Sydney is rightly regarded as one of the world’s most charming cities, and it appears on many a traveller’s bucket list. What is often overlooked on that bucket list is a visit to the stunning northern beaches.
I first discovered them when I lived in Sydney thirty years ago. I have never been able to decide, not then, not now, even after a recent visit, which beach is my favourite, between Manly in the south and Palm Beach in the north. Frankly this is not a problem for someone stuck in the northern hemisphere as winter takes us through the cold dark nights. I know where I would rather be – toes in sand, staring out at the surf on any one of the sixteen northern beaches.
Sun-kissed and swell-bashed as they are, the beaches, coastal locations and impressive panoramic views will amaze you at every turn. Whatever your sport, activity or idea of downtime you will find it amidst this Northern Beach region of Sydney. From cricket in Manly, golf at Collaroy, surfing at Narrabeen, windsurfing off Mona Vale, fishing from Palm Beach, open-water swimming around Freshwater or paragliding above them all, the variations are endless.
I do urge you, whatever your itinerary, to make time to explore the area. And while I have previously blogged on some of the city’s more iconic locations (ref. Harbour Bridge celebrations & Opera House), I would rate a road trip along the northern beaches as highly as travelling to the often more reported on coastal regions of Australia (ref. my blog ‘Great Ocean Road’).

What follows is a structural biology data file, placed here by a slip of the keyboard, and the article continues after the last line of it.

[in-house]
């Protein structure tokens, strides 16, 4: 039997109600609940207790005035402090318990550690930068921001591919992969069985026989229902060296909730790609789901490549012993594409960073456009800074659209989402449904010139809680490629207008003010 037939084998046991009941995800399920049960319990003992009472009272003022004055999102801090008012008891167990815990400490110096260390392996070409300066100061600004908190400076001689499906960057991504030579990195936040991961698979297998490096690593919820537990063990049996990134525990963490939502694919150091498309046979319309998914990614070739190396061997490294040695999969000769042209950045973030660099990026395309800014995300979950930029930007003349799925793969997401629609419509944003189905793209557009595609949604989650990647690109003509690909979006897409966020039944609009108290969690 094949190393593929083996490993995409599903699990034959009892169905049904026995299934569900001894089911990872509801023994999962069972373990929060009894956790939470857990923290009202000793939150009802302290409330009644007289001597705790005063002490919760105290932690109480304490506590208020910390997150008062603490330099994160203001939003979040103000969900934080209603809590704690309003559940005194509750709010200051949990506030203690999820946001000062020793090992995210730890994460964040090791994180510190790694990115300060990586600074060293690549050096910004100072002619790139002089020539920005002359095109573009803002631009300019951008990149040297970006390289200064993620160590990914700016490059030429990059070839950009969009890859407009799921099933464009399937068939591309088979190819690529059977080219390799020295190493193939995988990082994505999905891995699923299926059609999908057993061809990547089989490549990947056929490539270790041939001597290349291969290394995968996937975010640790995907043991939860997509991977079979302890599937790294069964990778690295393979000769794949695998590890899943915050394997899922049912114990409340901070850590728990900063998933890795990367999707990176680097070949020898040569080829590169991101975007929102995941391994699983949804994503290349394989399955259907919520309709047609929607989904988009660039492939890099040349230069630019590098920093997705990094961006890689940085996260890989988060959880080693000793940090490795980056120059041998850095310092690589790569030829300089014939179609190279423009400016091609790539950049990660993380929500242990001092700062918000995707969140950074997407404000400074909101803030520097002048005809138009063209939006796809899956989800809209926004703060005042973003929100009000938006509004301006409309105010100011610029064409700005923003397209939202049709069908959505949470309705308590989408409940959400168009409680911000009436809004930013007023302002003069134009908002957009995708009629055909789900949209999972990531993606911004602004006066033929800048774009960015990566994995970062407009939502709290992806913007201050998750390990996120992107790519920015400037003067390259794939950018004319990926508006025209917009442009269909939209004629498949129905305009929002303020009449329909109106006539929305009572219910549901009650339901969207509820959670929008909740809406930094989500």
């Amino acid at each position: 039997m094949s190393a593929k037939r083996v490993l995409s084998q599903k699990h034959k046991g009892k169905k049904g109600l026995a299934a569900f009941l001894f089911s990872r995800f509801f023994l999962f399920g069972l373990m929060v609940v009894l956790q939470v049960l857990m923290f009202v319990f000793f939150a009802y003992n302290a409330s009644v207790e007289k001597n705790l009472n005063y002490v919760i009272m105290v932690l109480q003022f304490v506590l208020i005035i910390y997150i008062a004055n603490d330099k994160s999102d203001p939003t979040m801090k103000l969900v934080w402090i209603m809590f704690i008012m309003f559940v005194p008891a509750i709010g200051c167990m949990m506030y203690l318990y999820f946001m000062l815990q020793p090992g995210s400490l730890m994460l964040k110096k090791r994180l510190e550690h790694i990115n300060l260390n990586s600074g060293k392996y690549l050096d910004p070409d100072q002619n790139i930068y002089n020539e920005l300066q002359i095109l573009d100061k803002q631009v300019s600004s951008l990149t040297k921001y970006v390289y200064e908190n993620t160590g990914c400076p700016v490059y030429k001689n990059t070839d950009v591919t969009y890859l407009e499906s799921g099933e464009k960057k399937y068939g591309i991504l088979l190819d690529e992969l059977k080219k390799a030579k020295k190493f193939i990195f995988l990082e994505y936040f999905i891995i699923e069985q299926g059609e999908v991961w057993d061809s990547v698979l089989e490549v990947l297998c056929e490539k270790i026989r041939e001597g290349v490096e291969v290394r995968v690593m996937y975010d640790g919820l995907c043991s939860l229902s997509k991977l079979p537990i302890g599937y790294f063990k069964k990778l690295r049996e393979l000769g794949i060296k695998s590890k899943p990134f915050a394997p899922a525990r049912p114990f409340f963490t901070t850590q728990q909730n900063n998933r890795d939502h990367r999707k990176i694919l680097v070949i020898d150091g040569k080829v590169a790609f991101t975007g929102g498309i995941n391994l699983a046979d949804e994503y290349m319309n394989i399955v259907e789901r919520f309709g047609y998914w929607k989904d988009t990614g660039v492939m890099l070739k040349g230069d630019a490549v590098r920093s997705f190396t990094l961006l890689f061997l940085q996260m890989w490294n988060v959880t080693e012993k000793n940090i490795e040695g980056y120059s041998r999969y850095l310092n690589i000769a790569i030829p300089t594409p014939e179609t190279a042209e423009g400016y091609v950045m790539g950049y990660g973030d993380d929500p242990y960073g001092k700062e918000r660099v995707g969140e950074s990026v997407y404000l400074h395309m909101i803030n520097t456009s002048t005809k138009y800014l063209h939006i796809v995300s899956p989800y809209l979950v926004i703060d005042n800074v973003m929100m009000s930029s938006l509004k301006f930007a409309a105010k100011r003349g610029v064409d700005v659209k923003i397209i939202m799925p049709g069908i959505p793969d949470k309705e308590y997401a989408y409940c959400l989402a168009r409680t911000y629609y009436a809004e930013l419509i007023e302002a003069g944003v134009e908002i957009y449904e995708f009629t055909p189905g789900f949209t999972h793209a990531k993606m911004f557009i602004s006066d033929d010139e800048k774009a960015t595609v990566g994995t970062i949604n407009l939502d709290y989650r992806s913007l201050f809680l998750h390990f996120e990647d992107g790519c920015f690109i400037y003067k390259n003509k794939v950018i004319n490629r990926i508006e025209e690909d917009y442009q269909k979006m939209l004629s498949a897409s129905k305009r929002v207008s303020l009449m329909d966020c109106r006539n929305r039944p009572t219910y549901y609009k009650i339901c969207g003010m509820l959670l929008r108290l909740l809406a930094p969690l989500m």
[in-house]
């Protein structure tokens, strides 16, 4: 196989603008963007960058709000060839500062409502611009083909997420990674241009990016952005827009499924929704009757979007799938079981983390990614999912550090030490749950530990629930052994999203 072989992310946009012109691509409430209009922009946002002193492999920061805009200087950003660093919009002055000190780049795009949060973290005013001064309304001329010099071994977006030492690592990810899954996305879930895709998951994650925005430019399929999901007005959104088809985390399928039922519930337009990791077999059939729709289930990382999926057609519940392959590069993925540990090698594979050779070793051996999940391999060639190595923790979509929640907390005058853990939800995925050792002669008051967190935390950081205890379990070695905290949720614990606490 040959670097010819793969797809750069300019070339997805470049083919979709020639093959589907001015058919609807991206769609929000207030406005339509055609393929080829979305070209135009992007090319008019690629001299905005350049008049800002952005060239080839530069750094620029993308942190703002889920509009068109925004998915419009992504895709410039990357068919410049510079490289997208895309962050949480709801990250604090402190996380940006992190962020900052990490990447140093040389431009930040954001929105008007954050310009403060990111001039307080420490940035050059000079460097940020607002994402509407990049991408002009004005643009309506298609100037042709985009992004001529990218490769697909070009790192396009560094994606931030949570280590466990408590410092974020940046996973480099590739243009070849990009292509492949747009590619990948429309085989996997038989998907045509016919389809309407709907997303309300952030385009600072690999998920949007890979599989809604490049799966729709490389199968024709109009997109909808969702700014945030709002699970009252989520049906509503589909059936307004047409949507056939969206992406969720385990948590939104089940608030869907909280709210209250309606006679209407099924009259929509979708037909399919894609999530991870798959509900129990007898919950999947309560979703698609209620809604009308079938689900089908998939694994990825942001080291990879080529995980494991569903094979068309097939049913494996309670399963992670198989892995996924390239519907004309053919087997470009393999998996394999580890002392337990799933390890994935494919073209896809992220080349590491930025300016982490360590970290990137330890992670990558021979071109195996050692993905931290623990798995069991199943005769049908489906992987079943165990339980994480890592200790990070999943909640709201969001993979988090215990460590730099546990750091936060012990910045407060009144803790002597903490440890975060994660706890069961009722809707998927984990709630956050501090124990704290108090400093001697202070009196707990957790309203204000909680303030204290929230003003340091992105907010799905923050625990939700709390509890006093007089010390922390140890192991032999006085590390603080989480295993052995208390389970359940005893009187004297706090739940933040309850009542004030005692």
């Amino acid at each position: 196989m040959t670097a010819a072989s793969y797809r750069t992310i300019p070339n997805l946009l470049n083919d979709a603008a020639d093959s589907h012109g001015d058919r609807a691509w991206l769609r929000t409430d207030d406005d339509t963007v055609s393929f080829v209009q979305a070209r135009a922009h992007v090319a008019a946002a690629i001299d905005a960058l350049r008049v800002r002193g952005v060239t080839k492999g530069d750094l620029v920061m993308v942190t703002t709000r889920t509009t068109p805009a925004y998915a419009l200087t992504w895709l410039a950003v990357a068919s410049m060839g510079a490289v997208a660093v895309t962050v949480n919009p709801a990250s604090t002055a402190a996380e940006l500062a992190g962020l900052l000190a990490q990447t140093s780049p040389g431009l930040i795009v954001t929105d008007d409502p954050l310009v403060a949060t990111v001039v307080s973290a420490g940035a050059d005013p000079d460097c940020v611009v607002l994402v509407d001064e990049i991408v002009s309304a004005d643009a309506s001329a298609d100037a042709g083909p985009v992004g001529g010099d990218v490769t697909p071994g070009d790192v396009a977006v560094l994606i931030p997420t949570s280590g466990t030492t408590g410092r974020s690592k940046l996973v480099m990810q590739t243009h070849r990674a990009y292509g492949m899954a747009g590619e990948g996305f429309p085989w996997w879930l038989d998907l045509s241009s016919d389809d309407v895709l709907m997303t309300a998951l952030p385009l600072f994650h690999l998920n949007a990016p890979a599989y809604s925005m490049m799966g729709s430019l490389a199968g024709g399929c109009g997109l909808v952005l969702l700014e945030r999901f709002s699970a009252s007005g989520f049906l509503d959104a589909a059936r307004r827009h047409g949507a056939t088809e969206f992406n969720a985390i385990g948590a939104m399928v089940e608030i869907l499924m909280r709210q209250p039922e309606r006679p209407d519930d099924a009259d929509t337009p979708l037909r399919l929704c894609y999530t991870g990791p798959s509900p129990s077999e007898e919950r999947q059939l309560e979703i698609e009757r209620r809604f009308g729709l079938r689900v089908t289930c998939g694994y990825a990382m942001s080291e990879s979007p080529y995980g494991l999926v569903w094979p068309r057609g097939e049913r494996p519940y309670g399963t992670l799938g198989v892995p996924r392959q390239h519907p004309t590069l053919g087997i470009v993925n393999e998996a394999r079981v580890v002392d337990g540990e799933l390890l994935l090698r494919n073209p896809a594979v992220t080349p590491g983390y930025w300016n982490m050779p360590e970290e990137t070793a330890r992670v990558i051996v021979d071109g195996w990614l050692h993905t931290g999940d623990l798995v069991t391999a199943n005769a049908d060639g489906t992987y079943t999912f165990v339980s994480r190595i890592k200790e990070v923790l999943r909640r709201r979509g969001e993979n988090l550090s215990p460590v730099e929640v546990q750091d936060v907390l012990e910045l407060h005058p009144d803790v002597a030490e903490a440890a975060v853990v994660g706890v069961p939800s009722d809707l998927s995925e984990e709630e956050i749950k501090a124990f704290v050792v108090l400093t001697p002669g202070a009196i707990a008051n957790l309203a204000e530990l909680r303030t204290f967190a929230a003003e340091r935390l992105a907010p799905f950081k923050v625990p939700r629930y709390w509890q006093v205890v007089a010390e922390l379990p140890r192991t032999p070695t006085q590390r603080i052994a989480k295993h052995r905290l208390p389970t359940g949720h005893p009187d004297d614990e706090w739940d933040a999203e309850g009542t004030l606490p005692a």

For a start, they are more accessible to visitors on a short itinerary. Manly’s beaches, home of the world’s first surfing championship (1964), is accessible by ferry, which runs from Circular Quay in downtown Sydney. It is also home to one of the most social and friendly open water swimming meet-ups (ref. my blog ‘Bold & Beautiful’).
Beachside cafes, bars and restaurants are scattered northwards as you drive along the coastal road from Freshwater, Dee Why, Collaroy and Narrabeen. Passing across the Warriewood and Mona Vale the smaller local beaches of Bungan, Newport, Bilgola, Avalon and Whale are less visited and have a more local ambiance.
Palm Beach, 41kms from Sydney, is a kite surfer’s paradise, with strong Tasman Sea surf, powerful winds and sweeping long golden sands. Behind this long beach, which stretches from village-styled Palm Beach to the Barrenjoey Lighthouse, the calmer protected Pittwater inlet appears like plate glass in comparison.
Standing high up at the lighthouse, with sprawling beaches towards Sydney in one direction, and an open water channel across to Broken Bay in the other, it is easy to forget that you are still close to Australia’s largest city, home to 20% of Australians.
The truth is these beaches still command as strong a ‘wow factor’ as they must have done on James Cook’s first arrival in 1788.